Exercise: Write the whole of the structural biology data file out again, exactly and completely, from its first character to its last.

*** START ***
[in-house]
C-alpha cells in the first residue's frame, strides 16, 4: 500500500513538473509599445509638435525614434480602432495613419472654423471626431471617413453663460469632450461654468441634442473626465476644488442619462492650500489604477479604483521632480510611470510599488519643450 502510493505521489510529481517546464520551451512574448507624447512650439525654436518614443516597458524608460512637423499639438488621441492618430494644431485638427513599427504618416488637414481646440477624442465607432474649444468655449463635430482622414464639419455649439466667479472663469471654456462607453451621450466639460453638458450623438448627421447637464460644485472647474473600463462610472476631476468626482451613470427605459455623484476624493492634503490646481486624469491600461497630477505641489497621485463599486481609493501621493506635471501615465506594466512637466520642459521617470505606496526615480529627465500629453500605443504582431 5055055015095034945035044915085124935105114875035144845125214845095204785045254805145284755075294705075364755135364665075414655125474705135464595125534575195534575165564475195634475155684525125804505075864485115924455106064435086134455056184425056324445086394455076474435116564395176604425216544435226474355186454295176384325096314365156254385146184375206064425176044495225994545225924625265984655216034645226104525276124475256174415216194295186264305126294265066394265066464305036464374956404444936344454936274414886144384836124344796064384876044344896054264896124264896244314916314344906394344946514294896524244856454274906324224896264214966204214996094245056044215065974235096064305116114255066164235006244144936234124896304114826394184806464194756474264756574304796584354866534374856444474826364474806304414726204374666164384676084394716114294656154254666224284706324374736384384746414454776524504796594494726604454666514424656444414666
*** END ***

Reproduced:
[in-house]
C-alpha cells in the first residue's frame, strides 16, 4: 500500500513538473509599445509638435525614434480602432495613419472654423471626431471617413453663460469632450461654468441634442473626465476644488442619462492650500489604477479604483521632480510611470510599488519643450 502510493505521489510529481517546464520551451512574448507624447512650439525654436518614443516597458524608460512637423499639438488621441492618430494644431485638427513599427504618416488637414481646440477624442465607432474649444468655449463635430482622414464639419455649439466667479472663469471654456462607453451621450466639460453638458450623438448627421447637464460644485472647474473600463462610472476631476468626482451613470427605459455623484476624493492634503490646481486624469491600461497630477505641489497621485463599486481609493501621493506635471501615465506594466512637466520642459521617470505606496526615480529627465500629453500605443504582431 5055055015095034945035044915085124935105114875035144845125214845095204785045254805145284755075294705075364755135364665075414655125474705135464595125534575195534575165564475195634475155684525125804505075864485115924455106064435086134455056184425056324445086394455076474435116564395176604425216544435226474355186454295176384325096314365156254385146184375206064425176044495225994545225924625265984655216034645226104525276124475256174415216194295186264305126294265066394265066464305036464374956404444936344454936274414886144384836124344796064384876044344896054264896124264896244314916314344906394344946514294896524244856454274906324224896264214966204214996094245056044215065974235096064305116114255066164235006244144936234124896304114826394184806464194756474264756574304796584354866534374856444474826364474806304414726204374666164384676084394716114294656154254666224284706324374736384384746414454776524504796594494726604454666514424656444414666